Interesting article about the 747's system for making sure pilots are awake. There's a somewhat similar system on some newer G1000 aircraft (at least the Cirrus), where under certain conditions, if the pilot doesn't respond to inputs, the plane assumes they've lost consciousness due to hypoxia and begins an automatic descent. Cool? Scary? A little of both?
Everyone seems to have a different policy on when to reject a take-off. Some very good instructors will reject for "any abnormality." It's true, better to be on the ground wishing you were in the air than in the air wishing you were on the ground, but consider what abnormalities are worth aborting for. I've never met a piston single that doesn't fly just fine with a window open or a door unlatched. (Except for the Pitts canopy, make sure that thing is on securely!) If you notice at 10 knots your door is open, fine, bring the power to idle and shut the door, if you like. If you're at Palo Alto on our 2,400 foot runway and you notice the door to your SR20 is ajar at 55 knots, for the love of god, complete your normal takeoff, perform a normal landing, then deal with the door. If you're heavily loaded on a hot day, you're probably not going to get stopped in time.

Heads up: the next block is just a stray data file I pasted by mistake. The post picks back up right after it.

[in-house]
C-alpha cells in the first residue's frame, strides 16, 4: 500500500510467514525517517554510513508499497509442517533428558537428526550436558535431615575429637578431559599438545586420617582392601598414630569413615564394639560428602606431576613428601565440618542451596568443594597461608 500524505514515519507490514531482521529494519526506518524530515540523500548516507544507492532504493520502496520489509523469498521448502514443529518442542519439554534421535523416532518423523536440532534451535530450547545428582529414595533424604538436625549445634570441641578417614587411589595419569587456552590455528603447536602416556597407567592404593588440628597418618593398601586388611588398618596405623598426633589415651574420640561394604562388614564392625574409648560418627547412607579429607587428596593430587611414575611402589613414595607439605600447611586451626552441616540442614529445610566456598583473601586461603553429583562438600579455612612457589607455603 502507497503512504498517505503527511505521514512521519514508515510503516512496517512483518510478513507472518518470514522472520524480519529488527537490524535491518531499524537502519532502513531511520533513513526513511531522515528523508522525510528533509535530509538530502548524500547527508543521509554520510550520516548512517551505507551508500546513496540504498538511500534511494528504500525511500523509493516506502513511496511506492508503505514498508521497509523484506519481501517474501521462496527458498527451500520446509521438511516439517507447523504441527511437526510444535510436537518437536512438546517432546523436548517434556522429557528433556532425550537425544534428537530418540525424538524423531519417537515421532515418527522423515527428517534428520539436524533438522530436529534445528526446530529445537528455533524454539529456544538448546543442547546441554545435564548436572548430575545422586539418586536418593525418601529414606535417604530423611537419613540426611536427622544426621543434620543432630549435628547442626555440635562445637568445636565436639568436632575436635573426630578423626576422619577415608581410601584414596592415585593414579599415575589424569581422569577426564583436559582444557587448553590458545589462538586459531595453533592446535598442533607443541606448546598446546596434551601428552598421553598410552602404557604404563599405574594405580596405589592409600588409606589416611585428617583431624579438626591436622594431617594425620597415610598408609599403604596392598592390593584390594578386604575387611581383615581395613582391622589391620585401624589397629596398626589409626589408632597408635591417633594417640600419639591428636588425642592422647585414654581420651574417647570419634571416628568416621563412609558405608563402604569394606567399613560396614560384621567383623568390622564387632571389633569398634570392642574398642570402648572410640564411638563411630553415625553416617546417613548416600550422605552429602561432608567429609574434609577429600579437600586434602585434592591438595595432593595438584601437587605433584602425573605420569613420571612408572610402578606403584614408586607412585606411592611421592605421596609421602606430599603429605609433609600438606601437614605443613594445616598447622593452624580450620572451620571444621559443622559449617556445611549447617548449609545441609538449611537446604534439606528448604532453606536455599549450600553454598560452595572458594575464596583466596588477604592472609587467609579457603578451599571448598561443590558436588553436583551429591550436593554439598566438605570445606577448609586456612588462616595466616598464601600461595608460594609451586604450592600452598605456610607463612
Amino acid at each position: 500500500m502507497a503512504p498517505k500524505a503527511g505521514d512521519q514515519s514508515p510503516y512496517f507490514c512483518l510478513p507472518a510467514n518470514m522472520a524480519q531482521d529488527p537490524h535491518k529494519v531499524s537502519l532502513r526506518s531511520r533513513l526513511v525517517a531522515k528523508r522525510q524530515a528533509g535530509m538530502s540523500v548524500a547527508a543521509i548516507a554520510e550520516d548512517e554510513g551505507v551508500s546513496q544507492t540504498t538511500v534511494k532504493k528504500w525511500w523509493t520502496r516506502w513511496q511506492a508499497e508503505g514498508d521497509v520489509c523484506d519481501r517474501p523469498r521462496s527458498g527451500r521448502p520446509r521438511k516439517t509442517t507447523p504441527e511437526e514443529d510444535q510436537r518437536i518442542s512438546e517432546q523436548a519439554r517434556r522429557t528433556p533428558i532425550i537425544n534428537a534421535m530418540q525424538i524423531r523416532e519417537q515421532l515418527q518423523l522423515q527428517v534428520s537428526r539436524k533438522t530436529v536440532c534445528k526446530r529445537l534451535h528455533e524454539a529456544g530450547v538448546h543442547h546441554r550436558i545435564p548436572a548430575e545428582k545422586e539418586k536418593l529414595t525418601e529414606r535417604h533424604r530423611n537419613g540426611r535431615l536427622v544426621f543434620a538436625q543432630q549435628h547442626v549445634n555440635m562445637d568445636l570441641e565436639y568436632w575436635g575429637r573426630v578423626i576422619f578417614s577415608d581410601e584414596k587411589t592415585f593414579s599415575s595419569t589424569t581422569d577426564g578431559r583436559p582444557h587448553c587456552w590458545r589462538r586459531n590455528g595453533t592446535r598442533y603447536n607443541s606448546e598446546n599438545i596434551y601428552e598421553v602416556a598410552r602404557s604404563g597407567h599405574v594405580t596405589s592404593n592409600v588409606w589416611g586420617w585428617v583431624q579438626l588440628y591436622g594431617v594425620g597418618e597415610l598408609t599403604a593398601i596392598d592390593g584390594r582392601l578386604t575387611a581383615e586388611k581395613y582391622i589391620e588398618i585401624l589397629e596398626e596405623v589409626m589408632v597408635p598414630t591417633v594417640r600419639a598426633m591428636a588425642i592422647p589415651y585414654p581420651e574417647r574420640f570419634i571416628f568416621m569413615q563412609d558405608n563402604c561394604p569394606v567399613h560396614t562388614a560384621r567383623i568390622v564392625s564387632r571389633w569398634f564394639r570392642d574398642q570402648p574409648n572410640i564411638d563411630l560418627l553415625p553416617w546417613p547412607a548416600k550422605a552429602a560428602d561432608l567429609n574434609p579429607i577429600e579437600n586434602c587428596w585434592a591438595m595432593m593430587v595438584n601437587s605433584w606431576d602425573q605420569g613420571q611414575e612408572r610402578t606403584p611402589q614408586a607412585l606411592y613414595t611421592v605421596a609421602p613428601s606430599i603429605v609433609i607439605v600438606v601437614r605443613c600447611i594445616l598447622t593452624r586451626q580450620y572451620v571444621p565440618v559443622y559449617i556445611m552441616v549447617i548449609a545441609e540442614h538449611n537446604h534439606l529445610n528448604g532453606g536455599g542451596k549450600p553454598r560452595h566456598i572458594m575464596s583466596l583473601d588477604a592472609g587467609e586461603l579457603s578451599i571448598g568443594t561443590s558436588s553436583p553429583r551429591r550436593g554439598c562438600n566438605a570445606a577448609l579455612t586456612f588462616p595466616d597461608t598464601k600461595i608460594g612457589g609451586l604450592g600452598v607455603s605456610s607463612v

It also doesn't work to have a speed trigger. We're not flying heavy jets with a V1 speed where we continue the takeoff even after an engine failure. If you have an engine fire, abort the takeoff regardless of speed. If the window pops open on your Cessna 172, I would continue the takeoff regardless of speed.